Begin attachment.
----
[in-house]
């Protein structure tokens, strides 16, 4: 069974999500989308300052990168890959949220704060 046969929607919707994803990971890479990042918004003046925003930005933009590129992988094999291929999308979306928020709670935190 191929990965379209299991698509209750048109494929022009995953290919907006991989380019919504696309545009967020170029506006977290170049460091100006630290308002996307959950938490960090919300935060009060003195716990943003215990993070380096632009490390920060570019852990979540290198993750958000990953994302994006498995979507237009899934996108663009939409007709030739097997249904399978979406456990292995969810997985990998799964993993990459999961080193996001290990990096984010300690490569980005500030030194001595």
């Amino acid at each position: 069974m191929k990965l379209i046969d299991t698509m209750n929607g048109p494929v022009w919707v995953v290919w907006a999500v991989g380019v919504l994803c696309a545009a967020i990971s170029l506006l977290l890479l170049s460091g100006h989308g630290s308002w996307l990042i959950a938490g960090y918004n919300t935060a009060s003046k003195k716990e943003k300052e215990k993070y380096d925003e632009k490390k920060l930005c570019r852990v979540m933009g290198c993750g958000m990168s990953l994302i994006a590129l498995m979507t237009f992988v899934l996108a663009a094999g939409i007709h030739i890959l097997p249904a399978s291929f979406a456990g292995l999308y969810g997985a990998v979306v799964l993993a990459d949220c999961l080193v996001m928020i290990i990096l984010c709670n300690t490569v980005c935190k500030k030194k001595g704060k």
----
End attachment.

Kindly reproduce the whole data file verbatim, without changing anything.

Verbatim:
[in-house]
């Protein structure tokens, strides 16, 4: 069974999500989308300052990168890959949220704060 046969929607919707994803990971890479990042918004003046925003930005933009590129992988094999291929999308979306928020709670935190 191929990965379209299991698509209750048109494929022009995953290919907006991989380019919504696309545009967020170029506006977290170049460091100006630290308002996307959950938490960090919300935060009060003195716990943003215990993070380096632009490390920060570019852990979540290198993750958000990953994302994006498995979507237009899934996108663009939409007709030739097997249904399978979406456990292995969810997985990998799964993993990459999961080193996001290990990096984010300690490569980005500030030194001595």
């Amino acid at each position: 069974m191929k990965l379209i046969d299991t698509m209750n929607g048109p494929v022009w919707v995953v290919w907006a999500v991989g380019v919504l994803c696309a545009a967020i990971s170029l506006l977290l890479l170049s460091g100006h989308g630290s308002w996307l990042i959950a938490g960090y918004n919300t935060a009060s003046k003195k716990e943003k300052e215990k993070y380096d925003e632009k490390k920060l930005c570019r852990v979540m933009g290198c993750g958000m990168s990953l994302i994006a590129l498995m979507t237009f992988v899934l996108a663009a094999g939409i007709h030739i890959l097997p249904a399978s291929f979406a456990g292995l999308y969810g997985a990998v979306v799964l993993a990459d949220c999961l080193v996001m928020i290990i990096l984010c709670n300690t490569v980005c935190k500030k030194k001595g704060k």